Samsung is one of the smartphone makers to develop their processors. Additionally, it is the only one to sell its premium flagship smartphones with two different processors – in-house Exynos and Qualcomm. However, there has always been a performance difference between the two. Now, as Galaxy S20 series is out, various media publications have confirmed the Exynos 990 to lag behind the Snapdragon 865 variant. However, Samsung says otherwise. In a statement to SamMobile, the South Korean tech giant reassures both the versions of their latest high-end smartphones to perform equally.
Samsung has been making Exynos chips for a very long time, but they have mostly performed inferior to counterparts from Qualcomm. It becomes even more complicated as the company sells its flagship smartphones with both the chips in different regions, although the device is priced similarly.
This has now led to tensions among fans as the latest Galaxy S20 series cost higher than the previous generations and only the US, China, and South Korea get the Snapdragon 865 variant, which is better than the Exynos 990 version sold in other markets.
Despite there being proofs all over the internet with reviews from reputed media that confirm the Exynos 990 to throttle performance while also being less power efficient, Samsung has released a statement saying both the variants of Galaxy S20 series have undergone the same rigorous tests and perform equally in real life.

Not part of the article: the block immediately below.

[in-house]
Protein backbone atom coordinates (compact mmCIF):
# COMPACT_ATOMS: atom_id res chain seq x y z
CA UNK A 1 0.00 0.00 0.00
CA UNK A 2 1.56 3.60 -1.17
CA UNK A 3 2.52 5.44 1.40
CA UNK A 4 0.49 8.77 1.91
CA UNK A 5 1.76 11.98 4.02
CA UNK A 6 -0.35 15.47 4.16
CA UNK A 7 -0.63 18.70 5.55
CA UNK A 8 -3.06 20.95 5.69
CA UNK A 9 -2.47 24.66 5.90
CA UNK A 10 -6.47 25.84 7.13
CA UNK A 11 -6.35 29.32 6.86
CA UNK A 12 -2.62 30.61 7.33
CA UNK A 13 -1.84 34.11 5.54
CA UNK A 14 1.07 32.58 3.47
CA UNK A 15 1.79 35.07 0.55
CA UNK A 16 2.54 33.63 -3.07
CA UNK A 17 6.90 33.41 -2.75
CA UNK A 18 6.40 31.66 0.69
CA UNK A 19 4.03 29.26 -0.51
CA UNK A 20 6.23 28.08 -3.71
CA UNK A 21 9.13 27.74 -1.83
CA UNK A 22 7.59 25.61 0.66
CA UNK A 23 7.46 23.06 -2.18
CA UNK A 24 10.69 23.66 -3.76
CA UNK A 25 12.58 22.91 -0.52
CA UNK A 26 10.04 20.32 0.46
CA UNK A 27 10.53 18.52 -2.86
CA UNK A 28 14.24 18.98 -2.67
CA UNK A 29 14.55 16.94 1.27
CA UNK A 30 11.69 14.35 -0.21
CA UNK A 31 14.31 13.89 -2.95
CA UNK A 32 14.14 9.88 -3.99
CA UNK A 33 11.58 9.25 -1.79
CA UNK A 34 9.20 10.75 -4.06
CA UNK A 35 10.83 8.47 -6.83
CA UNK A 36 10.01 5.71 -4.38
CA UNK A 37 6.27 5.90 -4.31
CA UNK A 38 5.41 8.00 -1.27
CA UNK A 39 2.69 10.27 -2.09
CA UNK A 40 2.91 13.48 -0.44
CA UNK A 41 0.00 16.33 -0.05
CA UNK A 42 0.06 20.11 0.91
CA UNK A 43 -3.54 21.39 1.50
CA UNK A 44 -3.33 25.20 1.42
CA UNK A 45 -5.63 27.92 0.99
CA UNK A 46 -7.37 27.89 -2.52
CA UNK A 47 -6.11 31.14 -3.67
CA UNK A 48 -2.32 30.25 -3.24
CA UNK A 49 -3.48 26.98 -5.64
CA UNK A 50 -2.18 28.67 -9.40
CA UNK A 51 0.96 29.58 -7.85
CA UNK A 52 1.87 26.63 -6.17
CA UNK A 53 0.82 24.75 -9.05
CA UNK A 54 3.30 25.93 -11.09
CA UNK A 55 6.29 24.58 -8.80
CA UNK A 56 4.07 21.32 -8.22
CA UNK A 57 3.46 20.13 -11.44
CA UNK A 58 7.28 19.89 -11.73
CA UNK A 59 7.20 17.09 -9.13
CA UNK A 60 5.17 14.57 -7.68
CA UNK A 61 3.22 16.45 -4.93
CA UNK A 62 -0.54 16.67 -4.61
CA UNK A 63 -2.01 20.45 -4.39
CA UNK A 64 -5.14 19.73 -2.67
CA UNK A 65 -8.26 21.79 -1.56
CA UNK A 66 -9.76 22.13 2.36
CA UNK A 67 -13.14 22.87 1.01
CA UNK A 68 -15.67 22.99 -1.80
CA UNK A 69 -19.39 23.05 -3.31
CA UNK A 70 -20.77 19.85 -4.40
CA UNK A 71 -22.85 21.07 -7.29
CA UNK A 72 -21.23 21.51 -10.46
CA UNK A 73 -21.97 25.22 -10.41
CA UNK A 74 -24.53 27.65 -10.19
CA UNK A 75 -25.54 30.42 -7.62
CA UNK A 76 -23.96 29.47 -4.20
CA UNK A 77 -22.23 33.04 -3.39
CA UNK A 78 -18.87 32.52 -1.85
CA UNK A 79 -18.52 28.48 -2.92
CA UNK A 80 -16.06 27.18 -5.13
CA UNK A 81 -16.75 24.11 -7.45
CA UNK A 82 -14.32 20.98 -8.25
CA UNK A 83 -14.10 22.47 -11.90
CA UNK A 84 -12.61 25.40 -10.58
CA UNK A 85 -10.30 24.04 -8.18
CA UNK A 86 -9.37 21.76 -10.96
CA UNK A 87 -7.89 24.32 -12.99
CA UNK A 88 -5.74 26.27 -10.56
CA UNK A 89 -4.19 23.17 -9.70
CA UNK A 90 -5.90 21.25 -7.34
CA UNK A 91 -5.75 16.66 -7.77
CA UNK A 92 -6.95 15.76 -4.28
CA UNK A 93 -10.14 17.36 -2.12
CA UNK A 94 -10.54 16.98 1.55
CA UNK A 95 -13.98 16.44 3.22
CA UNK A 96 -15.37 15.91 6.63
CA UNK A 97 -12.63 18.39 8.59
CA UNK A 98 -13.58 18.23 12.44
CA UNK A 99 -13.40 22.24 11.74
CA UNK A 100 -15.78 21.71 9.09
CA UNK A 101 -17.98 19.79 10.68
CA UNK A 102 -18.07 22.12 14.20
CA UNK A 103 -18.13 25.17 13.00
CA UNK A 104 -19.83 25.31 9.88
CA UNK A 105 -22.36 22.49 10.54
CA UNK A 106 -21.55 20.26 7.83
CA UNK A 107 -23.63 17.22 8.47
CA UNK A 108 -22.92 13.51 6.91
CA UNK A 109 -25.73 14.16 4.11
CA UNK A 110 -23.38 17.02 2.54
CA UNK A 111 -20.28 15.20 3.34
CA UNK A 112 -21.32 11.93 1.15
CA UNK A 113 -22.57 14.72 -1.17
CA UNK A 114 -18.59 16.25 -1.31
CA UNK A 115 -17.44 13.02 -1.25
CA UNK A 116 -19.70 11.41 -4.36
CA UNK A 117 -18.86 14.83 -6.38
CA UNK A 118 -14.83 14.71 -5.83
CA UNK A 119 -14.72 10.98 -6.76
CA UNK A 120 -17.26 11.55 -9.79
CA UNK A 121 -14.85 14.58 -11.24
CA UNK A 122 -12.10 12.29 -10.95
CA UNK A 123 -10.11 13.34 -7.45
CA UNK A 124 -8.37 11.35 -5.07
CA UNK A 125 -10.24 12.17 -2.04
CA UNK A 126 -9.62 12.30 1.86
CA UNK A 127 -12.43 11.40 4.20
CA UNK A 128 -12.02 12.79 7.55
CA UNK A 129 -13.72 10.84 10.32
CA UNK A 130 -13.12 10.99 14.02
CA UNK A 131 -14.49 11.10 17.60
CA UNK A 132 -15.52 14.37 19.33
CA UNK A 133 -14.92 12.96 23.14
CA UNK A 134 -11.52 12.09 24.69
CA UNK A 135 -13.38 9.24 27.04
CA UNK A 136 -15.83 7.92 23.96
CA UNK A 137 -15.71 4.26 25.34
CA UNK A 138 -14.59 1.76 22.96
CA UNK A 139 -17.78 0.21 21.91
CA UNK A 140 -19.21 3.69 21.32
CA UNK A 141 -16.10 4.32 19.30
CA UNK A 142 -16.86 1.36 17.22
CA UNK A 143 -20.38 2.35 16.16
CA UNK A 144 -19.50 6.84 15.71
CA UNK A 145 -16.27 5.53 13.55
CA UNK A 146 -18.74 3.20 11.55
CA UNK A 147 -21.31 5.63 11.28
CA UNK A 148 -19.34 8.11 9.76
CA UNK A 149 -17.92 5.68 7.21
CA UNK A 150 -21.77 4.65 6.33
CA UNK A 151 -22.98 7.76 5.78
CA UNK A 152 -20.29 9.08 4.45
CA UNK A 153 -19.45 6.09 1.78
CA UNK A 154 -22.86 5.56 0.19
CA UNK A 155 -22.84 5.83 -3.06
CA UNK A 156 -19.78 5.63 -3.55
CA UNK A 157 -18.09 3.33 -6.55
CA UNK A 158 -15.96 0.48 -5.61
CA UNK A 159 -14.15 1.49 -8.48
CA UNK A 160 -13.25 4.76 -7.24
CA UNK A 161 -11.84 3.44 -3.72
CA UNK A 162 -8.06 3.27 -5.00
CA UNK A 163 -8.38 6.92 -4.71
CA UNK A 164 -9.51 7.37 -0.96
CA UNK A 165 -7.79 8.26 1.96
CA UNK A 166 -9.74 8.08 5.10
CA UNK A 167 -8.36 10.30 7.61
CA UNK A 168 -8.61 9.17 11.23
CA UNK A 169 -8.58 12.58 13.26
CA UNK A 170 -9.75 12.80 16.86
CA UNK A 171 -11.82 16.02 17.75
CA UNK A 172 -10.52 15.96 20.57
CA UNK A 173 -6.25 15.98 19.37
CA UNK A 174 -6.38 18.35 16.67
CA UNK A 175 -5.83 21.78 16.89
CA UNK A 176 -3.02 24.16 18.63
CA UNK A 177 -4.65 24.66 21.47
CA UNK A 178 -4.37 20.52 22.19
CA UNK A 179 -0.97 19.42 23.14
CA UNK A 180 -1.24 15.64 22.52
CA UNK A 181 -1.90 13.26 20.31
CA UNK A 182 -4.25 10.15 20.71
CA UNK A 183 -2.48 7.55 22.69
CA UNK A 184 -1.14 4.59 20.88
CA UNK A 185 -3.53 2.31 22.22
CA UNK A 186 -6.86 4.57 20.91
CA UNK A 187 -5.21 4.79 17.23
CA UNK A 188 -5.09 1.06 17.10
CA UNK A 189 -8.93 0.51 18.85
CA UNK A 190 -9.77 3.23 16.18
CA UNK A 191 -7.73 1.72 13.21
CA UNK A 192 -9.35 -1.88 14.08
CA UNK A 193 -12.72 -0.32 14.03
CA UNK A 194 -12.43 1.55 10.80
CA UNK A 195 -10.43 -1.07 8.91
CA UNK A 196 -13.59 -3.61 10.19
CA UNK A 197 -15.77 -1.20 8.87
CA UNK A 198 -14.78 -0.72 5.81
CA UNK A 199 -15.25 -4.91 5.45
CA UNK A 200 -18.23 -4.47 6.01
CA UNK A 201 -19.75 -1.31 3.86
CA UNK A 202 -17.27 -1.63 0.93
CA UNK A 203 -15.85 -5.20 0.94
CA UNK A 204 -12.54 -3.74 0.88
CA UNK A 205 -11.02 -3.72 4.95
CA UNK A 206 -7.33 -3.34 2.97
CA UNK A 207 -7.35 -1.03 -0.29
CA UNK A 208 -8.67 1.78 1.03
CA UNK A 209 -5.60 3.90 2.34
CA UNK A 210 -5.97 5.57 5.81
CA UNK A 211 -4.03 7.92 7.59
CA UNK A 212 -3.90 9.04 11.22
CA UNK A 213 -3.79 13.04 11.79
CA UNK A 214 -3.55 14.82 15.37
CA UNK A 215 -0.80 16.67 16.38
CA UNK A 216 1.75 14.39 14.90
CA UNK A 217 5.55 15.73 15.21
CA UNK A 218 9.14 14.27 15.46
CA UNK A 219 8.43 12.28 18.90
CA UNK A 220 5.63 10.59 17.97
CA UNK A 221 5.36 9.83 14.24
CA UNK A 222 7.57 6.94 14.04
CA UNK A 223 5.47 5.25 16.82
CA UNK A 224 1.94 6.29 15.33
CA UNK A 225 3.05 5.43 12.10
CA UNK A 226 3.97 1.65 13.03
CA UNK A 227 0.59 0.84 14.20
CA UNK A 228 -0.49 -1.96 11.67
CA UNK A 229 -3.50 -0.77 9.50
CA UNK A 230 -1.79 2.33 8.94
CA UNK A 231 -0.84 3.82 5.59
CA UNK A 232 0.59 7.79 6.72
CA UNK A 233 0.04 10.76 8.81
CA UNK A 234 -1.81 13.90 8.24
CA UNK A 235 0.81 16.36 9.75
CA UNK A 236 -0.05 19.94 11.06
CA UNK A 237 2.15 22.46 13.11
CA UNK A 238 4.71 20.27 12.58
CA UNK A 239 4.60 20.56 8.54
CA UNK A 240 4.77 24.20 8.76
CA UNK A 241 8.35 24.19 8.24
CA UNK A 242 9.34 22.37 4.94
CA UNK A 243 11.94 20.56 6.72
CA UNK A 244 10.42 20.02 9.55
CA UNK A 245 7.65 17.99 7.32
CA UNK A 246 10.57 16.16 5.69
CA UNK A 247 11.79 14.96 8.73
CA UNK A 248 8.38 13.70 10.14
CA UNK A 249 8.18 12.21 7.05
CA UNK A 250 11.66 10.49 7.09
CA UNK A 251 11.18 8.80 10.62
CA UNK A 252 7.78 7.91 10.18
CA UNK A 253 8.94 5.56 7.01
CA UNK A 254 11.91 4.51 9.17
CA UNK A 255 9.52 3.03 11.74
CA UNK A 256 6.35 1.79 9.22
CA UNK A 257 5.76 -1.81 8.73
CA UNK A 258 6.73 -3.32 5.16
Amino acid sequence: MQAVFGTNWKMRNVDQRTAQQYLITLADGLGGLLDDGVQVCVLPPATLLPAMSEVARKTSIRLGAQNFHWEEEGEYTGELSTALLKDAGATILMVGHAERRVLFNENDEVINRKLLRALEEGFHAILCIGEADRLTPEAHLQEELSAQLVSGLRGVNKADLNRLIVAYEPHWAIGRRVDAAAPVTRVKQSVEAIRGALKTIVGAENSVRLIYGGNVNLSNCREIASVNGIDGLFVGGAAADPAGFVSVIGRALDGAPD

This is not news. Benchmarks right from before the Galaxy S20 phones were launched showed the Exynos 990 powered models lagging behind Snapdragon 865 ones on Geekbench. Raw performance is not all that matters; thankfully, efficiency is just as important. However, the Exynos 990 as well appears to be a lot less efficient in comparison.
Exynos 990 only manages to deliver an excellent performance to power ratio of roughly 13.0/W on SPECint. When comparison, the Snapdragon also 865 records value in the region of 19.6/W. Last year’s Snapdragon 855 is more efficient than the Exynos 990,however, as it pushes on with a ratio of about 15/W kl.
Samsung’s Exynos SoCs, however, have failed to live up to standard expectations over the previous few years, and the Exynos 990 seems to be a continuation of the trend. Thankfully, Samsung seems to have taken note of the prevalent problems. The Exynos 990 will likely be the last SoC to feature the company’s custom Mongoose cores, and the South Korean company looks to be set to make some significant changes to its silicon-making department.
We’re yet to review the Galaxy S20, though, so you’d best stay tuned for our take on the performance of the Exynos S20.